HISTORIC Hove library could close under controversial plans being considered by the city council.

The Argus understands plans are being drawn up to close the grade II listed building to the public in 2017 and move the resources to nearby Hove Museum as part of a major review of the city's library services.

Smaller branch libraries are also said to be at risk of closure and unions have warned of the prospect of cuts to opening hours at other branches around the city.

The move, which is set to provoke a strong opposition campaign similar to 2003’s Save Hove Library campaign, comes as the council attempts to make £25 million of savings in the upcoming 2015/16 budget.

The high cost of maintaining the 20th century building is considered a major factor behind the proposed sell-off of the property.

A library based in a museum is not unprecedented in the city – Brighton Museum and Art Gallery hosted the city’s library prior to the opening of the purpose-built Jubilee Library in 2005.

The Argus has been told that it is expected Hove Museum would need to be extended to offer the same services currently available.

Among libraries thought to be at risk of reduction or closure include Westdene Library with Westdene Primary School taking on the building.

Hollingbury Library is also being considered for a merger with Hollingbury Children’s Centre.

Councillor Garry Peltzer-Dunn, Conservative spokesman for economic development and culture, said he “vehemently opposed” any revival of proposals to house the library in Hove Town Hall but would keep an “open mind” of retaining it in the historic Hove Museum.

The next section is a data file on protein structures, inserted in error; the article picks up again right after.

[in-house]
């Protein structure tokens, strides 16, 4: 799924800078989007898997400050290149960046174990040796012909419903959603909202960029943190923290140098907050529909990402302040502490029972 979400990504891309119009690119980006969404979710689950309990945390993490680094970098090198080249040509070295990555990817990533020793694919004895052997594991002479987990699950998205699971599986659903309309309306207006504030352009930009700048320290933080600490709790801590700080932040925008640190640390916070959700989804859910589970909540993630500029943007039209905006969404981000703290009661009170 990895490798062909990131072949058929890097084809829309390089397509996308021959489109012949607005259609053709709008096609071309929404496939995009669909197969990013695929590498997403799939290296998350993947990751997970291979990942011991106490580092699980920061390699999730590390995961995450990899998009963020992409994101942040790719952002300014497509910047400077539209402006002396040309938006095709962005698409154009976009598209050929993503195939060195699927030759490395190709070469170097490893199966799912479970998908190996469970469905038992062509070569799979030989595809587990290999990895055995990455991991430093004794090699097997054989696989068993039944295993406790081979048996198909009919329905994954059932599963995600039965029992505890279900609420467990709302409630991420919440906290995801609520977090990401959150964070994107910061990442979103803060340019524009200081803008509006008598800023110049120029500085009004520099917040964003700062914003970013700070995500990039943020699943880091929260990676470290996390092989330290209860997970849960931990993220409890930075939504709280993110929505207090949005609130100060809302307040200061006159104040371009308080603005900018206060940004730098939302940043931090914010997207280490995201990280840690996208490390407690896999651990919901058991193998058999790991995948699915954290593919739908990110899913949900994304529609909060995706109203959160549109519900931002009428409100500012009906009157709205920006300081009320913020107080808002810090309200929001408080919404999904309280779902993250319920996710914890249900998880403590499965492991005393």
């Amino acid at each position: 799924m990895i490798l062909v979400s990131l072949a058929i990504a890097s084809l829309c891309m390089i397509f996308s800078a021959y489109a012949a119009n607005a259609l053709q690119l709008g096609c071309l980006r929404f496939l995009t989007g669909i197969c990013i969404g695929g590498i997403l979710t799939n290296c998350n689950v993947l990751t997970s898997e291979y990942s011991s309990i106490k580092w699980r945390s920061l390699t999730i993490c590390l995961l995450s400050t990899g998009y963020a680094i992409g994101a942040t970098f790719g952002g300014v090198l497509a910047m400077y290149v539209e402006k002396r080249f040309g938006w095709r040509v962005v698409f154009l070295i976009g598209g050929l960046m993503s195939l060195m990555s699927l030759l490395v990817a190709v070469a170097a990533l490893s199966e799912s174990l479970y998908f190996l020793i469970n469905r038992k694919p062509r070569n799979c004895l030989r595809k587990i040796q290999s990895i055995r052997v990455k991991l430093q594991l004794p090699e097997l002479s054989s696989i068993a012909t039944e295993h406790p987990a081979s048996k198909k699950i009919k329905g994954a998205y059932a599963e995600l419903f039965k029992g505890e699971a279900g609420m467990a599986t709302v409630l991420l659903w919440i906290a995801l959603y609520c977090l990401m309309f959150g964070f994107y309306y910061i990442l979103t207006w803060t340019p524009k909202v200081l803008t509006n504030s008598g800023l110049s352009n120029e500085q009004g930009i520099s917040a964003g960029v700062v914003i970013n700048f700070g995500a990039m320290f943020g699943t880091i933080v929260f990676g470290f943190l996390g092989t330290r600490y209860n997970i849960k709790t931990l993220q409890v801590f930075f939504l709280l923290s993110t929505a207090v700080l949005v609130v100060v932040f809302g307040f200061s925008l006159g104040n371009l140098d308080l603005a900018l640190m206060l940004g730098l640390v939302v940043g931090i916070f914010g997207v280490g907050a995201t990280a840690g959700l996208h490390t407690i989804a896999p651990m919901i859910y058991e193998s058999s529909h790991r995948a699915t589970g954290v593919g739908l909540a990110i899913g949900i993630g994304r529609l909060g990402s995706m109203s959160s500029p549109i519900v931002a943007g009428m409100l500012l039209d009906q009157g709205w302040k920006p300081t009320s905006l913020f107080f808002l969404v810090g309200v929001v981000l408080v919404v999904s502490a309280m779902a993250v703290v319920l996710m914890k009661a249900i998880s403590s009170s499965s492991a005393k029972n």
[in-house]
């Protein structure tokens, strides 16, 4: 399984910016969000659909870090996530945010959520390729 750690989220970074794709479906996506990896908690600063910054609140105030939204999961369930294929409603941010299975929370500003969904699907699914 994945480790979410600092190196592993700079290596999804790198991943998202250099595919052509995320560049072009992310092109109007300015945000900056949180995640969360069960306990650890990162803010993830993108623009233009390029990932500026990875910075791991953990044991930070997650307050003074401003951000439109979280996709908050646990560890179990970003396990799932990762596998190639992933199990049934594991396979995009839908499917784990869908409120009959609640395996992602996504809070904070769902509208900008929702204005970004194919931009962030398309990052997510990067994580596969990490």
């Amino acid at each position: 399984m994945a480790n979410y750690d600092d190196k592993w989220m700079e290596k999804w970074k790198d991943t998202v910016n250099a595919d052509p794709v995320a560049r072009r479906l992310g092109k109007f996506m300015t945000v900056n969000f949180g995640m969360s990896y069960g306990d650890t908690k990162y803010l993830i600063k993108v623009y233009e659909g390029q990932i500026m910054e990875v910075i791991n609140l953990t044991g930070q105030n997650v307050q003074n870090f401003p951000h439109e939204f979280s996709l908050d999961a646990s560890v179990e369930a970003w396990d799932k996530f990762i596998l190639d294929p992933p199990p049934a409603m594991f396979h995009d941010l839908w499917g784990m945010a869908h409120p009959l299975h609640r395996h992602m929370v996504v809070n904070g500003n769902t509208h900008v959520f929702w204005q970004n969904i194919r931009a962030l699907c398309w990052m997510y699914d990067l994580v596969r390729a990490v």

He said: “Could the museum house the Hove library facilities within the existing building? Probably not, it would probably have to be extended but it has already been extended to some extent.

“I wouldn’t want a diminishment of the current services offered to the people of Hove.”

The museum move plans could be complicated further by separate plans to move the management of the Royal Pavilion and Museums out of direct council control and into the hands of a trust.

Sources have told The Argus that plans are being considered to establish a similar arrangement to how the Brighton Dome operates.

This long-term arrangement has been criticised as representing poor value for the council which is tied in to giving a subsidy in a 50-year agreement worth around £1.6 million-a-year rising with inflation.

Unison branch secretary Alex Knutsen said: “It’s unclear yet how the trust will be better than how it is run at the moment, it will have similar problems as the council with not enough money to run the service.

“For a few hundred thousand pounds, we would be hiving off the prime tourist attraction in the city.”

GMB branch secretary Mark Turner said: “The council will still have responsibility for the building because that is entrusted to the city and they cannot get rid of that.

“They will have to keep maintaining the building so it will have to be staffing costs that go down.

“But security is already cut to the bone there.

"If they cut anymore, more stuff will go walking out of there.”

Turn to page ten to read library campaigner and former Green councillor Christopher Hawtree’s response to the proposals.